NORTHEAST HARBOR, Maine — In a struggling economy where demand for luxury products such as seven-figure corporate jets, $400,000 sports cars and high-end yachts is flat, Cuyler Morris was feeling “lucky” this weekend as he overlooked a gathering of loyal owners of his family’s pricey, hand-built sailboats.
“We have about 20 boats and over 100 crew and passengers,” Morris Yachts’ president said of the three-day rendezvous, which was scheduled to coincide with the 40th anniversary of a business launched in 1972 by his father Tom at age 32. “That’s about the same participation we had at the 35th anniversary event. Given the state of the world, we feel pretty lucky.”
Morris Yachts used the occasion to announce plans to bring to the luxury boat market an updated and streamlined version of its popular 48-foot, Ocean Series yacht, which is being marketed as the Ocean Series 48 GT, the “GT” designation standing for “Grande Touring.”
“This is a special boat, and the new 48 GT is a grand adventure for us as it marks our revitalization of the whole Ocean Series,” said Morris Yachts CEO Doug Metchick. He told a Saturday gathering of Morris owners and company employees that the project is “taking a proven design and really making it relevant for tomorrow’s buyer.”
Improvements now being engineered, he said, will enhance performance under sail, simplify sail handling and offer a new cockpit layout designed to improve access. Optional amenities will include a pull-out freezer and a compact washer/dryer system. The owner’s stateroom will include a glass, circular shower.
“This is really a new boat,” Metchick said. “The circular shower is a little Star Trek-like, but it’s cool.”
Metchick said he expects the first Ocean Series 48 GT will be ready for sale next year.
The boat is expected to sell for about $1.25 million, although a company official said a product development team is still working on exact specifications and pricing.
Saturday’s “coming out” for the Ocean Series 48 GT was held at the company’s dock in Northeast Harbor in an old, three-story wooden boathouse colorfully decorated with jibs, a mainsail and a red-and-white spinnaker suspended from the ceiling. Amid cocktails and finger food, entertainment at the family-oriented, three-hour affair was provided by the spontaneous antics of the children of Morris employees, including one as young as five months.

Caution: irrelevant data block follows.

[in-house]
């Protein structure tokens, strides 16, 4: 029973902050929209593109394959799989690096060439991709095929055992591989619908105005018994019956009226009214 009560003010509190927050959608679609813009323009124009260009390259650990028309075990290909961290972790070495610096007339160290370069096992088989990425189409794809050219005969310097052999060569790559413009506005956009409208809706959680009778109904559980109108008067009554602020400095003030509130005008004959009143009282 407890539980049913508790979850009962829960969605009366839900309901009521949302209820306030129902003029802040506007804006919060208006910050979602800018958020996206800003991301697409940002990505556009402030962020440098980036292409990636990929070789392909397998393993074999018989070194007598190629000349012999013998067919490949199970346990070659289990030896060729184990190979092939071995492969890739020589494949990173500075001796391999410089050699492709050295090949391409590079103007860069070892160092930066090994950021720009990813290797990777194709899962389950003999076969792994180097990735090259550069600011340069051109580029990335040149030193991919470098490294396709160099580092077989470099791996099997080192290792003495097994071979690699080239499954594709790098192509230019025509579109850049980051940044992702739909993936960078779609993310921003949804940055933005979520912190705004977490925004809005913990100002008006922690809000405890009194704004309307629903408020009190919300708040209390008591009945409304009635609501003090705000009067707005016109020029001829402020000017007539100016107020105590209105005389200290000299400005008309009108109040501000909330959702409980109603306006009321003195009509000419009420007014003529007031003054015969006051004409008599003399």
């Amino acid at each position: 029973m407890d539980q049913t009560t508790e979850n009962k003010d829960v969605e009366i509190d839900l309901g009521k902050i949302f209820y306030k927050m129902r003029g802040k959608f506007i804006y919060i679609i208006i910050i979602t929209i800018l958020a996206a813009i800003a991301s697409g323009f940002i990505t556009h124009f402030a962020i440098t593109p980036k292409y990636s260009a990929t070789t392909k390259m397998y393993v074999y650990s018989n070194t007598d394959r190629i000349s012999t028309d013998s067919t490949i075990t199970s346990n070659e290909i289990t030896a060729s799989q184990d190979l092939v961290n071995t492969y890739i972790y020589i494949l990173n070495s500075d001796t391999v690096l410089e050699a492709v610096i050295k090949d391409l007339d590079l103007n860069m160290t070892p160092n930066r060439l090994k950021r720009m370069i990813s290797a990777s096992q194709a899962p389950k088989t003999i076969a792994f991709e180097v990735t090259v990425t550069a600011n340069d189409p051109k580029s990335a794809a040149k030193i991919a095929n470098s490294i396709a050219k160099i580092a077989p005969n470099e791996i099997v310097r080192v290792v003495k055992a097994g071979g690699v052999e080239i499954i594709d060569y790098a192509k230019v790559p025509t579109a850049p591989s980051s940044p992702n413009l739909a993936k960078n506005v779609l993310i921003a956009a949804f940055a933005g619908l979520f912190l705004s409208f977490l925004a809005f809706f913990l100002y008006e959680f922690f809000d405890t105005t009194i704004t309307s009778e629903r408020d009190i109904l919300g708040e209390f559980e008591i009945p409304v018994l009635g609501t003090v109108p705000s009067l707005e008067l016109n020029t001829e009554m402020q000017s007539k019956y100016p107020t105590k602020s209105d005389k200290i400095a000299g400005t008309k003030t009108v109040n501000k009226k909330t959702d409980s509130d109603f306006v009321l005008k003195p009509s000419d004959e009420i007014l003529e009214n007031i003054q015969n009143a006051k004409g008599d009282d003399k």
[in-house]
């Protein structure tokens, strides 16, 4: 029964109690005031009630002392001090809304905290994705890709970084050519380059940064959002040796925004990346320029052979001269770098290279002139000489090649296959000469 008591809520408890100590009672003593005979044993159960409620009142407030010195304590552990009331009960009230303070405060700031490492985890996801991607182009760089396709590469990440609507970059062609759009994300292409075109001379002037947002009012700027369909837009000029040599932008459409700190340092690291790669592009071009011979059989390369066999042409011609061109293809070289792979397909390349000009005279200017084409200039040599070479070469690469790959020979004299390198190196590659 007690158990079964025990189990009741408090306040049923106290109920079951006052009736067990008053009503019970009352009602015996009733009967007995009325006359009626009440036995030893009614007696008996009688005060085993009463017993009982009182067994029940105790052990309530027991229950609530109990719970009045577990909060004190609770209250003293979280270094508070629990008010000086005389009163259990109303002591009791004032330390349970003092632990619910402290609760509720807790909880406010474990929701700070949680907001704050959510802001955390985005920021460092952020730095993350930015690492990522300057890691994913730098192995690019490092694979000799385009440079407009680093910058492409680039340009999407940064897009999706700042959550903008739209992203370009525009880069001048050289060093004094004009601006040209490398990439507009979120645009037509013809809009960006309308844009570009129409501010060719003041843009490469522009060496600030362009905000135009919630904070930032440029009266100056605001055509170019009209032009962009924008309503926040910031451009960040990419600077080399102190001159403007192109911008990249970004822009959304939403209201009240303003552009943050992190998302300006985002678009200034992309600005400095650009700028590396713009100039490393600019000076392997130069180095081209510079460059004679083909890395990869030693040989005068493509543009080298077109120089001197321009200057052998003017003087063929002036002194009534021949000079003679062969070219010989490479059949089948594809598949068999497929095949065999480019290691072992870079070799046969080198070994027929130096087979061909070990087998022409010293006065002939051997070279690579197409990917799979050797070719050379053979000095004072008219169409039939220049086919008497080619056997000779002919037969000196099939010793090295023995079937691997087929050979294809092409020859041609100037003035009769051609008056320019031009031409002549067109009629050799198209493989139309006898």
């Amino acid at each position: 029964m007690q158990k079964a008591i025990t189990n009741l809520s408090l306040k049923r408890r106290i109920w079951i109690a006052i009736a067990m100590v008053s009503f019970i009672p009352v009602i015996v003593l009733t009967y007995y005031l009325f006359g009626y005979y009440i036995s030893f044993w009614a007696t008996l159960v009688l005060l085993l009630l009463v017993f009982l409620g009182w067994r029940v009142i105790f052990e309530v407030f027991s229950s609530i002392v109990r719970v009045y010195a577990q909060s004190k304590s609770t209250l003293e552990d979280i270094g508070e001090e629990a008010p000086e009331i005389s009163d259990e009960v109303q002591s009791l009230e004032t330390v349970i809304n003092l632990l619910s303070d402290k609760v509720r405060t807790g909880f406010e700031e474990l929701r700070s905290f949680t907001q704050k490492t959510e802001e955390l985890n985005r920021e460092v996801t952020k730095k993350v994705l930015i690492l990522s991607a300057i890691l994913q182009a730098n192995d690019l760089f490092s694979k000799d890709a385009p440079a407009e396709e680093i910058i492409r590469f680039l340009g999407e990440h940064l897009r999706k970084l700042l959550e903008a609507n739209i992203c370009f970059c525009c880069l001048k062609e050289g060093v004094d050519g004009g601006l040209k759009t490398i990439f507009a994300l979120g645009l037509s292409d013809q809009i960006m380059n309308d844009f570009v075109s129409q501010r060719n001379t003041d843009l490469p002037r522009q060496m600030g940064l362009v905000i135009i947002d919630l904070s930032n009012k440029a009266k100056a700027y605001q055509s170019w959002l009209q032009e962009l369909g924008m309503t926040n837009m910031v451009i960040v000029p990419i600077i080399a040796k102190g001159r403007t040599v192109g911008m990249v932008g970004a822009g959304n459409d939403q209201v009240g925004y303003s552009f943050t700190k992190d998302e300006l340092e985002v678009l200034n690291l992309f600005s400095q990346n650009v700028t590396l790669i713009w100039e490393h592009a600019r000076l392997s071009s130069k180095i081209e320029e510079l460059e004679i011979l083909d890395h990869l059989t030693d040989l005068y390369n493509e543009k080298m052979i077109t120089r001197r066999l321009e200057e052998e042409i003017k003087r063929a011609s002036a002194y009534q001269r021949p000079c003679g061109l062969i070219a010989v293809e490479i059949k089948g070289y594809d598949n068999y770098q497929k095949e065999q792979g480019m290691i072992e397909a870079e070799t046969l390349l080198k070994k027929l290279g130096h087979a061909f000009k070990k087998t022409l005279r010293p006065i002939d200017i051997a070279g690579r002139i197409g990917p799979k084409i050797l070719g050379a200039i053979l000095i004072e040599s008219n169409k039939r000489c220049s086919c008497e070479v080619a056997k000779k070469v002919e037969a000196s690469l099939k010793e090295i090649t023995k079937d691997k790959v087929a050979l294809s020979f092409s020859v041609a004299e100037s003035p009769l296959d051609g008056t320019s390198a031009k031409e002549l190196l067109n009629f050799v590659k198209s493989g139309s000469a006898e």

Morris bills itself as Maine’s oldest family-owned boat-building company, and it recently forged an alliance with another family-owned Maine business that also prides itself on craftsmanship. Moser furniture company, which sells high-end, hand-crafted furnishings in elegant showrooms in major U.S. cities, is also celebrating its 40th anniversary this year.
Founder Thomas Moser’s son David is the company’s chief designer and recently began working with Morris Yachts on rethinking luxury sailboat interiors.
David Moser gave a talk to Morris yacht owners over the weekend on the elements of design. A sculpture he created was presented as a trophy to the yacht on hand that was judged by Moser and others to be the most pristine in what amounted to a Morris yacht beauty pageant.
The new alliance between the two companies is being touted as two long-established and successful family-centered companies sharing Thomas Moser’s belief that “Maine-made is the gold standard for fine craftsmanship and material integrity.”
With over 300 boats built to date that are moored in four continents, Morris Yachts and its 100 employees in Trenton, Bass Harbor, Northeast Harbor and Newport, R.I., are hopeful their newest product line will help to ensure continued success despite the rough seas of an uncertain global economy.